Latest Dire Indicator: Spam Sales Rise
So that stuff about Sudan, that was all good stuff that you need to know, but let's say you are hanging out with your old high-school friends and talk turns to - I don't know, "The Hills," or "Rock of Love," or some horribly low-brow uninteresting conversation. The strategy there is you can't just go to Sudan. You'll lose the whole crowd. You kind of gradually have to lift them up a little bit. You have to introduce some topics of conversation that are perhaps more accessible, and yet somewhat elevated. Thereby, we come up with The Ramble.
(Soundbite of music)
RACHEL MARTIN, host:
Well done, Mr. Pesca. The first story on deck, the Leaning Tower of Pisa has stopped leaning, stopped moving for the first time ever, as in the 800 years of its existence. The slow but sure list of the Leaning Tower of Pisa has been a challenge for engineers trying to stabilize this thing for so long, hundreds and hundreds of years.
But now, a team with 40 million dollars in their pocket has succeeded where the predecessors have failed. The project spanned ten years, involved subtracting 70 tons of earth from one side of the tower. Monitors embedded in the foundation and in the tower show it righted itself by about 19 inches, and then stopped moving all together. The leader of the project says the tower should be all set for at least another couple of centuries.
PESCA: So if you go to Pisa, it's still on an angle. It's - the angle is just not getting bigger. This is the point.
MARTIN: Exactly. It's not leaning.
PESCA: Well, it's leaning. It's just, you know, not...
MARTIN: Well, leaning is active, I would - see, this is where you and I start to go down the rabbit hole of grammar.
PESCA: Leaning means it's actually getting - well, ah, it's on an angle...
(Soundbite of laughter)
PESCA: The Angled Tower of Pisa. I just would hate for our Ramble to hurt Pisa tourism. Is it bad economy? Is it fancy advertising? Or maybe just a new fad? Maybe all of the above, but canned meat is getting some newfound respect, or at least sales are on the rise of Spam. Food prices are up four percent, and Spam fried rice and Spam sandwiches are showing up on the dinner table.
Spam's maker, Hormel Foods, reported that second-quarter sales contributed to a 14 percent bump in profits. To freshen up the image of the 71-year-old canned-meat product, Hormel has launched its first national ad campaign, and it's created a new product, individually-packaged Spam singles - oh, I can't even say it, let alone eat it.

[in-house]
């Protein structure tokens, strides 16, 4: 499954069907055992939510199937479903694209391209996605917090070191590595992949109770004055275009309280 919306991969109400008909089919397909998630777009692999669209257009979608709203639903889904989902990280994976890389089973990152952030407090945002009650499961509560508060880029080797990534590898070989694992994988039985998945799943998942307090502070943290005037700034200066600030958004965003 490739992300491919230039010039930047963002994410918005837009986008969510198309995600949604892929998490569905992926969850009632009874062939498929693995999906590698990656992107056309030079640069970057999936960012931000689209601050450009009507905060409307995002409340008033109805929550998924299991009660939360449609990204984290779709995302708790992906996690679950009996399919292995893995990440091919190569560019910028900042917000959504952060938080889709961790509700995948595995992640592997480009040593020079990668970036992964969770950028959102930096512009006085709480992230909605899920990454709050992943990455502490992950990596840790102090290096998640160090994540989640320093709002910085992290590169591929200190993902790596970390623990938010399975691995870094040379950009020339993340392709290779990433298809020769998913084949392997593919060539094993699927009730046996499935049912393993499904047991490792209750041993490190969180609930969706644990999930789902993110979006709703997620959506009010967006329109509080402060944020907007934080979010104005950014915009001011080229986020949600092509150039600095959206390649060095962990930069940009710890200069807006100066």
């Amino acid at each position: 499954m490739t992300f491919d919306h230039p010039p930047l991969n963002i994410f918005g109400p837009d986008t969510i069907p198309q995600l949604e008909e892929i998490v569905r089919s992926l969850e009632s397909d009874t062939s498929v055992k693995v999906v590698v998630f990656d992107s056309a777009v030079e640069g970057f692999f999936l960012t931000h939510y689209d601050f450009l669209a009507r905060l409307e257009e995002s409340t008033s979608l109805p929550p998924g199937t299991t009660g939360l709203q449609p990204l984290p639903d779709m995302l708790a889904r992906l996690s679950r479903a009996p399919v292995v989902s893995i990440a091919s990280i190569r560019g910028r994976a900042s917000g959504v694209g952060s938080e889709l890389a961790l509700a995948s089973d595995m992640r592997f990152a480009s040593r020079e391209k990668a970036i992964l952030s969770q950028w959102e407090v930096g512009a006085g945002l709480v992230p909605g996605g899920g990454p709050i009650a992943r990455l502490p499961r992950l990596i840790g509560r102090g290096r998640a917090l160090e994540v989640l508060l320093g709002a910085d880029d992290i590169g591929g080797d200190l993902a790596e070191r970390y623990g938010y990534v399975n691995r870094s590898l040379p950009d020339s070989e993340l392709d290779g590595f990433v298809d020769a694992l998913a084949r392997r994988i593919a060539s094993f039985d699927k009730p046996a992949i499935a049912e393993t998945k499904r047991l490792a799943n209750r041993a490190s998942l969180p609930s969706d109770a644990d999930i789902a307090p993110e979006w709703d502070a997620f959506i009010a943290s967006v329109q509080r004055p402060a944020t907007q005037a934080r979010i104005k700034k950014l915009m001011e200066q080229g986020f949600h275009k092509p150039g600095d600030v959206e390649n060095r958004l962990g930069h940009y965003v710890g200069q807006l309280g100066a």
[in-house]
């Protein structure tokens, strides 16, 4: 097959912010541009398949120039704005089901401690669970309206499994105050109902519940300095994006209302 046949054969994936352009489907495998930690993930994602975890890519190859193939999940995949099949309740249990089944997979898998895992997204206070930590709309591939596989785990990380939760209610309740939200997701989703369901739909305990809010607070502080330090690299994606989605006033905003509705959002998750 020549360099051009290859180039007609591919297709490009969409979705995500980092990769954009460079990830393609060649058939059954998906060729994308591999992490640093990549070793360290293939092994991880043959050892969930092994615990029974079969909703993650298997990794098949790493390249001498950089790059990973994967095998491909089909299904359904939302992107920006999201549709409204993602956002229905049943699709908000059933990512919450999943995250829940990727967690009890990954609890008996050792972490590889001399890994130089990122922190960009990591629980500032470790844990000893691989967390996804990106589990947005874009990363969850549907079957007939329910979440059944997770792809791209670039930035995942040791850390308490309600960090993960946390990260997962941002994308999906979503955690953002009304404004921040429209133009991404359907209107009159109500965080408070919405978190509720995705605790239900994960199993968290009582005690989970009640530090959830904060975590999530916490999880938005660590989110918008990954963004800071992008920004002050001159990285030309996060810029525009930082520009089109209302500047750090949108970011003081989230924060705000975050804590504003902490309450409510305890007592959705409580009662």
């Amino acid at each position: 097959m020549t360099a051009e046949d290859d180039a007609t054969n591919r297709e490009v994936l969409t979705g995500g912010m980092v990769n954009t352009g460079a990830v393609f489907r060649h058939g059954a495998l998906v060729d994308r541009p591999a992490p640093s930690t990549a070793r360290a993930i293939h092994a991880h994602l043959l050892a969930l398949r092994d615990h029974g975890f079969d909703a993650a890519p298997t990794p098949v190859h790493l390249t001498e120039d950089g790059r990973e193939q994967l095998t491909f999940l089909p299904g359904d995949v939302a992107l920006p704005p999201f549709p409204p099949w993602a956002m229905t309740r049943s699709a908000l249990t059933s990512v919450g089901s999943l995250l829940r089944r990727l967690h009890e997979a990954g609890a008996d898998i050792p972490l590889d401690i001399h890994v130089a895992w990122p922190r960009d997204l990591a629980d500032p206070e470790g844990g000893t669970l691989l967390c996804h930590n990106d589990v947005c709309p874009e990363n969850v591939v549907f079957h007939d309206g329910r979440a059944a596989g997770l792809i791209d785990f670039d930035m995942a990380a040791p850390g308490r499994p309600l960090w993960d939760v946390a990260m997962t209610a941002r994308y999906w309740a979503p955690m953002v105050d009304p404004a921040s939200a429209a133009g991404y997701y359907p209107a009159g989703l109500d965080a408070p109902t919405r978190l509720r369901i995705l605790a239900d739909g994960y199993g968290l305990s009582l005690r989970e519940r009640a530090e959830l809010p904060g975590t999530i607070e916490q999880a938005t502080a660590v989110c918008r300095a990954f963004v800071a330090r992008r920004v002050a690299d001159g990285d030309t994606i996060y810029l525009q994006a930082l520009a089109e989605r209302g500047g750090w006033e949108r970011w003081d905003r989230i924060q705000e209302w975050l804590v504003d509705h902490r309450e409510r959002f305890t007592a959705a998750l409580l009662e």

MARTIN: No, nor should you.
PESCA: Yeah, they also have a Spam slot machine.
MARTIN: Gross. Tia Thomas of California and New Mexico's Matthew Evans may be each other's biggest rivals at the Scripps National Spelling Bee. It starts today in Washington, D.C., and it is familiar testing grounds for both of them. Both of these people have been there four times before, and both are home-schooled 13 year olds. Very smart, diligent parents, I guess.
This is the last year they are eligible to compete. Still, they help each other prep via instant messaging. Apparently there is some collaboration happening. Matthew has an eight-page list titled "the trickiest homonyms of the dictionary." They've spent most Friday nights testing each other with words such as lachoo (ph), describes a Native American tribe, apparently, and defenestration, which means to throw someone out the window. Pesca?
PESCA: I used that in a NPR spot once. I got a lot of comments like, huh?
PESCA: I'm fascinated by their text messages. Do you think they are all misspelled like most text messages?
MARTIN: I wonder. I wonder if there's (unintelligible) for that.
PESCA: Do you think they - even these kids use the text spelling?
MARTIN: I don't know. Good question.
PESCA: Both are considered favorites to win.
PESCA: And some follow-ups on stories that we told you about yesterday. The toilet problem in the International Space Station is fast becoming an urgent priority for NASA. The space agency rushed to get replacement parts on board the shuttle Discovery, even as the launch countdown was underway. Problems with the Russian built toilet - mm-hm - began last week when a fan broke. The fan's jet blasts keep everything flowing in the right direction in space, where gravity is not around to do the job. Get what we mean?
As the countdown began yesterday and astronauts boarded Discovery, a NASA employee was en route to the shuttle from Russia with a special pump crucial to making the toilet operational. Look, I've been on planes where they say, sorry, we can't take off, a toilet isn't working, and yet, the shuttle can go off in space without a fully operational toilet.
MARTIN: That's a good point. OK and the final update. Sharon Stone is offering an apology to the Chinese people for saying the earthquake in China was just China's bad karma. Her remarks provoked a storm of anger, as you can imagine, and a major theater chain barred her films. The latest outgrowth of this, the fashion designer Christian Dior has also pulled the movie star from their Chinese advertising campaign.
Dior released a statement in which Stone writes, due to my inappropriate words and acts during an interview, I feel deeply sorry and sad about hurting Chinese people. I am willing to take part in the relief work of China's earthquake, and wholly devote myself to helping effected Chinese people. To date, Ms. Stone has not offered an apology, however, for "Basic Instinct II." Hey, folks. That's your Ramble. These stories and more on our website, npr.org/bryantpark.